An Authentic Sardinian Experience

Issue 33

With a mix of exciting new dishes being rolled out at Sabatini, I decided to wine and dine a couple of loyal business clients.

The restaurant, which is a firm favourite of mine, continues to serve homespun Sardinian specialities alongside funky happy hour fayre from its prime riverside location. Sabatini is celebrating 25 years of business on the Quayside, yet the décor remains chic and contemporary. The atmosphere is punctuated by an easy elegance; glossy tabletops combine with floor-to-ceiling mirrors and parquet flooring. Whilst a Tyneside-meets-theSistine-Chapel ceiling mural lends some Italian authenticity.

The venue, which is owned and managed by restaurateur Fabrizio Saba and his family, also plays big brother to fellow Italian frontrunners Fratelli (Ponteland) and Prima (Dean Street). Sabatini champions the cooking of his homeland in Sardinia and offers up a number of rustic specialities. There’s myriad choice available and a few of the dishes wouldn’t appear out of place in the Sardinian hills. Note traditional shellfish broth with tomato and fregola or the Sardinian pork sausage with garlic, black pepper and chilli. Naturally ingredients such as pecorino cheese, ricotta, salamis and hams are all in abundance as everything is done with trademark Sardinian vim and vigour.

Larger parties can even look forward to the traditional suckling pig, a prevailing dish from the island which can be ordered in advance and serves up to 14 persons. Now that is what I call a true taste of Sardinia.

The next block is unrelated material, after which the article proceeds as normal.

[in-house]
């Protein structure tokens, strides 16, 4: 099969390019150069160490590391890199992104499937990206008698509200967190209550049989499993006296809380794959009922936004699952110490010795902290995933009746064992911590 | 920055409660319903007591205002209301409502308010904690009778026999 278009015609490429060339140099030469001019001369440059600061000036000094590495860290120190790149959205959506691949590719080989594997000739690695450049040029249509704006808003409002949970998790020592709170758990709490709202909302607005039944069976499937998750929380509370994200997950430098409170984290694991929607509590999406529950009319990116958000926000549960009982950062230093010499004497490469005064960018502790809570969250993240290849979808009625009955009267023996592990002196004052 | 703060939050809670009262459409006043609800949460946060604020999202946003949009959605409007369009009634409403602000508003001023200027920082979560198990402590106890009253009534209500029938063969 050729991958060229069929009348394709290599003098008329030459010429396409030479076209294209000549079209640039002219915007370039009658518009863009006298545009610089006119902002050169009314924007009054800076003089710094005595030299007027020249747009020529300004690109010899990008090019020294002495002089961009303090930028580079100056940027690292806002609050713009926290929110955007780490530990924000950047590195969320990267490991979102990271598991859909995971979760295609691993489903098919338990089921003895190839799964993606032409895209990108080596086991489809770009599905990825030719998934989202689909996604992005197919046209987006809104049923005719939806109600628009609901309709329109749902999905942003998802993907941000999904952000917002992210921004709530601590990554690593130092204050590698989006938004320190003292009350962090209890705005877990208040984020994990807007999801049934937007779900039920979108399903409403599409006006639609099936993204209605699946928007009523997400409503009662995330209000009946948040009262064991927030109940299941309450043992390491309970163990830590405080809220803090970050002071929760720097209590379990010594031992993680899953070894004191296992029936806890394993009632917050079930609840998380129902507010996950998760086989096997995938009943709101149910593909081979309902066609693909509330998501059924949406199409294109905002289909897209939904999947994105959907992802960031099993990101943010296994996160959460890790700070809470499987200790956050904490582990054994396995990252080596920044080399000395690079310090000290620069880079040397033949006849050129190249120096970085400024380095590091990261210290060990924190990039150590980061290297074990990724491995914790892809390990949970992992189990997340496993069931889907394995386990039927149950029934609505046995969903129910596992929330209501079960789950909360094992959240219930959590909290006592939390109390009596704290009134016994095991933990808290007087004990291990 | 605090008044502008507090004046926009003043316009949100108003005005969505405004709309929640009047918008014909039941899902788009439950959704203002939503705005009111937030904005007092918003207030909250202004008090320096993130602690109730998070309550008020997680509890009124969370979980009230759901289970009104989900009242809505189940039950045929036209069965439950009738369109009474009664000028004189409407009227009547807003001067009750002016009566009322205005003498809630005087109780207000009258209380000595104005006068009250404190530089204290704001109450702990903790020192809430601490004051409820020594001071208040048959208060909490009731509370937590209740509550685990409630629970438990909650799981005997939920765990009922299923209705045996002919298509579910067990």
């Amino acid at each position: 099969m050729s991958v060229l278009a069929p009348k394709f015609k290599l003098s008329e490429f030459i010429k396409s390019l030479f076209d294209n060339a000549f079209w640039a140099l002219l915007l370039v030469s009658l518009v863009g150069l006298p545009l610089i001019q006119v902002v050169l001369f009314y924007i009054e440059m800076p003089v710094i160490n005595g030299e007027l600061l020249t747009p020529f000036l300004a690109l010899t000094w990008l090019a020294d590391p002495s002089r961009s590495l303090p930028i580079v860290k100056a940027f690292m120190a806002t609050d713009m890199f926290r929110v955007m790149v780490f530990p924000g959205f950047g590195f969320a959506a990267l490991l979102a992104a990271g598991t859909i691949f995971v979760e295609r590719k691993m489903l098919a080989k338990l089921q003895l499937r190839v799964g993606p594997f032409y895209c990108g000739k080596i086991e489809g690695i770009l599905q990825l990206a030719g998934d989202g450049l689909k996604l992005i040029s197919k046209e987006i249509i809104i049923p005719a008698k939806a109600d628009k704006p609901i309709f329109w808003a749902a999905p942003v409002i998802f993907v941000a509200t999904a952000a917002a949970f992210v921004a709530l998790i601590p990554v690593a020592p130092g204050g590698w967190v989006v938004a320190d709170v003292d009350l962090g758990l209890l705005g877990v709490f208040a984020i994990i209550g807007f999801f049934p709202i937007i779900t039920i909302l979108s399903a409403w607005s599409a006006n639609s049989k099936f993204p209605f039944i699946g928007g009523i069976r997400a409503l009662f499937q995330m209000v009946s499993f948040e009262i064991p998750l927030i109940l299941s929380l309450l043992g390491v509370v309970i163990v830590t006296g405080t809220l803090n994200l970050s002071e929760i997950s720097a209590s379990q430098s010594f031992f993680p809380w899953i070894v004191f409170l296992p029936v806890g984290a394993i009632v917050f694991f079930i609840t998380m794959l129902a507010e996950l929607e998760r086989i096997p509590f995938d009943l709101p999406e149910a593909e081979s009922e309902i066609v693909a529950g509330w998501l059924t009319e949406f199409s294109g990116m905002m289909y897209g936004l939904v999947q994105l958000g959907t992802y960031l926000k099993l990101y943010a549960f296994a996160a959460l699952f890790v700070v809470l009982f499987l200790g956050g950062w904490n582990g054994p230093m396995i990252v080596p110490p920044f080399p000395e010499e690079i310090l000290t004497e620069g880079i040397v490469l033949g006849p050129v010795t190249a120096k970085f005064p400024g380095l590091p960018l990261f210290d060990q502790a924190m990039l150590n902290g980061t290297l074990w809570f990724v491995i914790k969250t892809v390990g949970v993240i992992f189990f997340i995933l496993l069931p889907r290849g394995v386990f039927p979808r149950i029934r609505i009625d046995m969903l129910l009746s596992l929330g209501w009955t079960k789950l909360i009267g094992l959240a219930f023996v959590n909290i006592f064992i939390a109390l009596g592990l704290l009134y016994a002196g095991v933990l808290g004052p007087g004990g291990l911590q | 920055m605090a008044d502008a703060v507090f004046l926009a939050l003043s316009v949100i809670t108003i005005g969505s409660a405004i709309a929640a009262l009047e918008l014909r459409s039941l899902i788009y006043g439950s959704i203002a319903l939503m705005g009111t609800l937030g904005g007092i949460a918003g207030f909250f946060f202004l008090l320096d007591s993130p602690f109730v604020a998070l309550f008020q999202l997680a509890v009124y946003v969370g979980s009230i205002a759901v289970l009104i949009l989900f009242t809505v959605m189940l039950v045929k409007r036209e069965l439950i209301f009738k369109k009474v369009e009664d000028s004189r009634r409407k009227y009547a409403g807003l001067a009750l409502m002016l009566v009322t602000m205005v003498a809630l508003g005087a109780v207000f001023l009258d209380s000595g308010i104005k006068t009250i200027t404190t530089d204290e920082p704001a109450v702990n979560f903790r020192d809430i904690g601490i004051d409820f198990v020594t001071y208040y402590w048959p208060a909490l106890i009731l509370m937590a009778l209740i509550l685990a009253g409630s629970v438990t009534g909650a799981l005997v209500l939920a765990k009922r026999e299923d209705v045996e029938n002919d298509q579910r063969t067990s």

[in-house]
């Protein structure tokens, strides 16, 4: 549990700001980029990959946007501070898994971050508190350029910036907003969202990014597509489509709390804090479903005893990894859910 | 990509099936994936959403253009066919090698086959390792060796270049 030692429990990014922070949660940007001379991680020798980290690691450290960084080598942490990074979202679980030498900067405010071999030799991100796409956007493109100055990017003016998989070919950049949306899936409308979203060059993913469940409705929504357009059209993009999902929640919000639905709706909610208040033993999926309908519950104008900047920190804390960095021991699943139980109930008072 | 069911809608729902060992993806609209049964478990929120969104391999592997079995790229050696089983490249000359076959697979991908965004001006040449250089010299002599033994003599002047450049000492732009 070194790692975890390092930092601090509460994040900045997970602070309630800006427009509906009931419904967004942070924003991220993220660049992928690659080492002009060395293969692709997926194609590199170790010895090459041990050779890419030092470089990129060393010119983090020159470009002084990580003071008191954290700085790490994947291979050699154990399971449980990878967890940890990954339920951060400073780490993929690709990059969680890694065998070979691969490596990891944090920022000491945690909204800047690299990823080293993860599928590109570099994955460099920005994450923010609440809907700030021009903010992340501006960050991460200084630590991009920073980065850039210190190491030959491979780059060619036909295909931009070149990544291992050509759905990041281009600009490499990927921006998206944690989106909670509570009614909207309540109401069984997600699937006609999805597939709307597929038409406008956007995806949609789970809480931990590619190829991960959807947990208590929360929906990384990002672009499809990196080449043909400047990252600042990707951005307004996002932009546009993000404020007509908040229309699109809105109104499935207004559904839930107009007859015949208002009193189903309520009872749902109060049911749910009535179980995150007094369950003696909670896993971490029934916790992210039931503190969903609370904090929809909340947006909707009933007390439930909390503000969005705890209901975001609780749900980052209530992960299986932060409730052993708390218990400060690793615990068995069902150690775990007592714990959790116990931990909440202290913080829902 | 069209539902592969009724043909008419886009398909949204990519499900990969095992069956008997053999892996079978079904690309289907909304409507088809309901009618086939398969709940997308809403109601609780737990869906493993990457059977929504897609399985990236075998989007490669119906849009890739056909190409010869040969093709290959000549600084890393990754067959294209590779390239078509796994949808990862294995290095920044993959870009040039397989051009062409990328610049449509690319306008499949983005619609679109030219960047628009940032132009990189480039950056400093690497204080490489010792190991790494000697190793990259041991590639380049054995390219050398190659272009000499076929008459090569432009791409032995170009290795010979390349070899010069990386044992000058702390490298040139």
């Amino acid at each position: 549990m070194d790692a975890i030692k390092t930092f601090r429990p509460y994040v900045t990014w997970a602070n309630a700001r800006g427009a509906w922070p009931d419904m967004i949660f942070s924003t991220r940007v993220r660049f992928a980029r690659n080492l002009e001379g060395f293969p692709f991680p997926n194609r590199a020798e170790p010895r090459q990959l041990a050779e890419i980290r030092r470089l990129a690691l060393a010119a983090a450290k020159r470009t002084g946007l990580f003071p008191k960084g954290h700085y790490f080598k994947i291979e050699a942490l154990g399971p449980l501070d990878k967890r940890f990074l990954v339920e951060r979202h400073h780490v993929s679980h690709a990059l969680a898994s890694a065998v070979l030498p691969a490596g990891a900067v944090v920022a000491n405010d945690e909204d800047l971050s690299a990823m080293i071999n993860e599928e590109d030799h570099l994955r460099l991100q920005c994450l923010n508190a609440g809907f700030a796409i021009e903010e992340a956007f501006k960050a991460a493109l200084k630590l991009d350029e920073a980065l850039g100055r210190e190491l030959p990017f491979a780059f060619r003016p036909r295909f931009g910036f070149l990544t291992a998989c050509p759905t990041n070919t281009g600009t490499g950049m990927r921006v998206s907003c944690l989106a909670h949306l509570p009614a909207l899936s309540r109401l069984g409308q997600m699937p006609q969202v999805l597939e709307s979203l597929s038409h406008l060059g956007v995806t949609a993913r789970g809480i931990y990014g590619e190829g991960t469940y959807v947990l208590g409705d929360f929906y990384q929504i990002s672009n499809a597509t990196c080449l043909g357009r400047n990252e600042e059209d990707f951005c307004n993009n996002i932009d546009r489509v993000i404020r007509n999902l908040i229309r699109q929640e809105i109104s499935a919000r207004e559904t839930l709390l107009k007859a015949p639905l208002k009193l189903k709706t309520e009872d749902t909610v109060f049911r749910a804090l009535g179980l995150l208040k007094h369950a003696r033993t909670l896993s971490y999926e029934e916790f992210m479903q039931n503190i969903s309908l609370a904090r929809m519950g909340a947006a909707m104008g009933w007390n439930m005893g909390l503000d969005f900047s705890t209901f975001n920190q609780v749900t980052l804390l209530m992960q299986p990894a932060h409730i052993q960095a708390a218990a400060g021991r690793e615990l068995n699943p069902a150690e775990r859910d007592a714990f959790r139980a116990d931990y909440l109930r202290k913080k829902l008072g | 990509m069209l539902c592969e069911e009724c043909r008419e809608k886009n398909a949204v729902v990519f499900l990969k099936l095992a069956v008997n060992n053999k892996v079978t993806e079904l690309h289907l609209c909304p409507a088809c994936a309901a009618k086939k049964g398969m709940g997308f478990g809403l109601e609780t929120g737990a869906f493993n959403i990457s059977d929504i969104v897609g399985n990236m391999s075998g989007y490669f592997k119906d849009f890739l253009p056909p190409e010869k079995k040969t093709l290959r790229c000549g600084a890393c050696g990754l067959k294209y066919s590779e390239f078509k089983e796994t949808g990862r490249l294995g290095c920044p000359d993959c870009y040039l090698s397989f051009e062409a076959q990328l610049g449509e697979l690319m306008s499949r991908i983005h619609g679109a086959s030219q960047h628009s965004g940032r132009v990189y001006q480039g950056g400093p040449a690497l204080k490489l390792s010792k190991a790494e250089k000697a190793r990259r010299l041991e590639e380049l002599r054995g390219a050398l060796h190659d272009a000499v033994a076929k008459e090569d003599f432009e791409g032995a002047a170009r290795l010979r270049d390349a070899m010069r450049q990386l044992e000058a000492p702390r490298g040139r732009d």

One glance at this sunny haven of flavours had us looking up “Teletext Holidays” and we couldn’t wait to get stuck in. My business pal opted for the Bruschetta Sarda – another featuring Sardinian inflections which consisted of toasted bread enlivened by extra virgin olive oil, cracked sea salt and a grand helping of the aforementioned pecorino. My other friend tackled a sprightly octopus & celery salad whilst I procured my weekly chilli fix from king prawns tossed in a devilish arrabiata sauce.

Sabatini run a happy hour from 12 – 6:30pm every week day with pizza/pasta dishes available at £6.50. My pal chose the Pizza Via Veneto; chicken, red onion and crispy pancetta all on a light and crispy base. Clearly this is a restaurant which does the basics very well indeed.

The menu also offers some standout meat dishes. I chose the chargrilled chicken thighs in a tangy hot paprika and thyme dressing. My colleague’s sliced veal proved equally good. A classic Roman dish, this consisted of veal wrapped in parma ham, topped with a fresh sage & butter sauce and served with a sautéed spinach accompaniment.

Of course, good cooking like this demands a bold Italian red. Our waitress, who was something of an expert, was happy to recommend an excellent bottle of Barbera d’Asti which really satisfied this triumvirate of Vino kings.

Desserts looked similarly inviting. In a bid to preserve authenticity, many of the cakes and pastries are imported from Italy. Classic sweet treats like Cannolis and Sfogliatella are all available yet naturally, we couldn’t leave without sampling a slab of Tiramisu!

Following on from our review of Signor Prosecco – Sabatini’s neighbouring tapas & prosecco bar – and now, at this flawless business lunch, it’s clear that great things are happening in this corner of NE1. The Sardinian sun continues to shine on Newcastle.

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